What is Visual Aura?

Written by: Leah Steinberg | Last reviewed: June 2022 | Last updated: November 2022

Migraine attacks are often more complex than just a simple headache. They can be accompanied by other symptoms and changes in your senses. These types of attacks are called migraine with aura.1

About 25 to 30 percent of people living with migraine experience any type of aura. Of those, 90 to 99 percent experience visual auras. Visual auras are changes in your vision, such as:1,2

  • Blind spots
  • Patterns
  • Flashes of light

Visual auras often happen before the headache phase of a migraine begins. So they are sometimes considered a warning sign. The aura usually occurs 30 minutes to an hour before the head pain, but it can also happen during the headache phase. And it may not happen with every single migraine.2

Auras are temporary and should only last as long as the migraine itself.3

What do visual auras look like?

People living with migraine experience a wide variety of visual auras. A 2019 study looked at how people described their auras to see what was common. The types of auras people most often reported were:4

  • Flickering lights
  • Zigzag lines
  • Small bright dots
  • A single blind spot
  • Blurry or foggy vision
  • Flashes of bright lights
  • Loss of vision in one eye
  • Tunnel vision

What causes this type of aura?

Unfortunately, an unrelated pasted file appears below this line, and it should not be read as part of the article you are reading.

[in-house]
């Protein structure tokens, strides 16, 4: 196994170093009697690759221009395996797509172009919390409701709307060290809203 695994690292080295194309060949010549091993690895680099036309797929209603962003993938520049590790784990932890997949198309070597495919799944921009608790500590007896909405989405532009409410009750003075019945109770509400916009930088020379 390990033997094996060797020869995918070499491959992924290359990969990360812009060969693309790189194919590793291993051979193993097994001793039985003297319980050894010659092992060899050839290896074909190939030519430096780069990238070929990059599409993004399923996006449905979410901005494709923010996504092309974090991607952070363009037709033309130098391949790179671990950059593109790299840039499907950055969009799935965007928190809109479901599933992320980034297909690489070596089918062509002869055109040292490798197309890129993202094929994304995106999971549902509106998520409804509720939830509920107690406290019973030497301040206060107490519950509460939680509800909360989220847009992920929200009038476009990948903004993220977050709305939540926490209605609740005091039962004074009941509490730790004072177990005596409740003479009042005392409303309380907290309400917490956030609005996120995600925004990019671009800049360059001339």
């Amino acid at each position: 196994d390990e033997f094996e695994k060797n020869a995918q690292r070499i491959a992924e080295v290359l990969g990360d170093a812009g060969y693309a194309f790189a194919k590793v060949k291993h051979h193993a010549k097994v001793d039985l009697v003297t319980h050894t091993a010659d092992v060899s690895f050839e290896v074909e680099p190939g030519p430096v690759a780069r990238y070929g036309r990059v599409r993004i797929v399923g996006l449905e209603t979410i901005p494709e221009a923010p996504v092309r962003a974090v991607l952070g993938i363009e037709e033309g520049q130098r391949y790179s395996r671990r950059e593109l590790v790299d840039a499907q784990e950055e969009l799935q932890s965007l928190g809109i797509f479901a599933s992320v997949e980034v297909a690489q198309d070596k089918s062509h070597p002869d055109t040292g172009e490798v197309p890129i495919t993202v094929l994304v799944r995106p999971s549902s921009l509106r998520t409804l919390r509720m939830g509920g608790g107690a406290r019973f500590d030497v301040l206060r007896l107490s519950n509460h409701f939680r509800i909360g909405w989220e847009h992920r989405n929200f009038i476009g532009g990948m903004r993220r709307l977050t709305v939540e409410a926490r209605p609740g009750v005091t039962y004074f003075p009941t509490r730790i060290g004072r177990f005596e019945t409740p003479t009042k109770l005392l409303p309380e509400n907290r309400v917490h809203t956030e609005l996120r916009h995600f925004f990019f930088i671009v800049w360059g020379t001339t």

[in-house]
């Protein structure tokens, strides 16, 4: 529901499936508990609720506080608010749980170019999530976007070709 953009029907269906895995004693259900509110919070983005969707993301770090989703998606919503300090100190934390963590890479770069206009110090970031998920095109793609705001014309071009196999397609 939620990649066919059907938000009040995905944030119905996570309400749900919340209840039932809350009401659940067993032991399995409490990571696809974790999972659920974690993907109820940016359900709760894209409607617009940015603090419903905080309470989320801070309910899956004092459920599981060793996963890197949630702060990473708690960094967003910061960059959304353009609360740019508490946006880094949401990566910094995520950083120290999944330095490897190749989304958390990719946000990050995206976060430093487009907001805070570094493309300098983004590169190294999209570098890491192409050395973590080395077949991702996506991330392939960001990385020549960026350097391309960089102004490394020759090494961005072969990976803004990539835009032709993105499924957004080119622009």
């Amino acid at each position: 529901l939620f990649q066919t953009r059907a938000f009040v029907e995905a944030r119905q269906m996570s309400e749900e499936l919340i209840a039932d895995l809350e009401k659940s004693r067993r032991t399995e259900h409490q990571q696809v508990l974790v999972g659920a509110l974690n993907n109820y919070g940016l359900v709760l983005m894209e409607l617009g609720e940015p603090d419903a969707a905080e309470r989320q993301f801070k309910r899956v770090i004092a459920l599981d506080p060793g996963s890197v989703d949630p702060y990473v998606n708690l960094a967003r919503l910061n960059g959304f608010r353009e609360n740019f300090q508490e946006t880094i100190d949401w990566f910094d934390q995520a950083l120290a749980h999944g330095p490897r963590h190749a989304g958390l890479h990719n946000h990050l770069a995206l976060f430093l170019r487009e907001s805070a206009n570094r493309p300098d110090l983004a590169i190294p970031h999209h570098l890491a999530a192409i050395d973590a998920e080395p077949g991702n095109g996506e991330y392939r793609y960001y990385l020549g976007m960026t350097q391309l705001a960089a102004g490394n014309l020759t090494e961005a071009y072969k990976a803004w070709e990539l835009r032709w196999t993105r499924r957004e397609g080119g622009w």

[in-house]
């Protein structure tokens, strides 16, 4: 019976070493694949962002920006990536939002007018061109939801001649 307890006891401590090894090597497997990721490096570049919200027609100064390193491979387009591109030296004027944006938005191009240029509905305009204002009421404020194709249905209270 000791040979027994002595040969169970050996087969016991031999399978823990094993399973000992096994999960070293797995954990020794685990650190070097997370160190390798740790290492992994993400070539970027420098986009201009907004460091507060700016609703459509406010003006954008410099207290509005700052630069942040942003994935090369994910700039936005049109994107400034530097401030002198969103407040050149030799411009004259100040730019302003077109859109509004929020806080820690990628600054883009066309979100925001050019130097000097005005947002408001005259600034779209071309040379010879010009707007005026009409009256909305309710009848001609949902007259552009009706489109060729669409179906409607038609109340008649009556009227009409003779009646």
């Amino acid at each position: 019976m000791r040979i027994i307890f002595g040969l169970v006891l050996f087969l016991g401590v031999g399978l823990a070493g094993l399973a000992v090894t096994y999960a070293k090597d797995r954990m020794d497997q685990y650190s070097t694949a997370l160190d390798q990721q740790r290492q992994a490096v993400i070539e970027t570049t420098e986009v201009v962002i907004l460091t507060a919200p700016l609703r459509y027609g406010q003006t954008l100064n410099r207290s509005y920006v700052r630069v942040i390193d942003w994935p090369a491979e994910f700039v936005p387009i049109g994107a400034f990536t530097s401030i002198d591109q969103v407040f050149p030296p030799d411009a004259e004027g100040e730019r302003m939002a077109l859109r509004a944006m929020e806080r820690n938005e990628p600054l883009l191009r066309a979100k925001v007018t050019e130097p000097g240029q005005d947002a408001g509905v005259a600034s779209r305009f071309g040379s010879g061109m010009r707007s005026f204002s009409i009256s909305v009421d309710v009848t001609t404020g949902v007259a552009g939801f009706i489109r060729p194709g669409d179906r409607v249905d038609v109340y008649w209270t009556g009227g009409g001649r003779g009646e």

The most popular theory explaining migraine with aura is called “cortical spreading depression.”3

Brain cells, or neurons, work by spreading a chemical and electrical wave from one cell to the next. In cortical spreading depression, a large wave spreads across the outer layer of the brain (cortex). This wave tells the neurons it reaches to stop firing or to fire differently. This message makes the brain act abnormally. Experts believe that it causes the sensory changes seen in auras.3

What triggers attacks with aura?

Migraine with aura is triggered by the same things that trigger migraine without aura. Common triggers include:2

  • Bright lights
  • Certain foods
  • Medicines
  • Stress
  • The menstrual cycle

How do I treat this type of attack?

Treatment for migraine with or without aura is generally the same. Because the aura ends when the migraine ends, treatment focuses on stopping the migraine or relieving the pain. Some of the drugs that are used for migraine are:1,2

Pain relievers, like:

  • Acetaminophen
  • Ibuprofen
  • Aspirin
  • Sumatriptan, a drug that can block pain messages being sent in the brain
  • Dihydroergotamine, a drug delivered that temporarily shrinks the blood vessels in the brain so that they put less pressure on the brain
  • Magnesium, a natural supplement that may stop visual auras

What should I do if I experience visual auras?

It is important to tell your doctor if you experience visual auras. This helps them understand your symptoms better. It also may help them distinguish between a new vision problem and your usual visual auras.3

It is also important to tell your doctor if you experience migraine with auras because they are a risk factor for other serious conditions, including:4

  • Heart attack
  • Stroke
  • Abnormal heart rhythms, such as atrial fibrillation

If you may become pregnant and you have migraine with aura, you should not use certain birth control methods.4

Migraine with aura can mimic other serious conditions like stroke. If you are ever concerned about your migraine symptoms, reach out to your doctor or go to the emergency room.2

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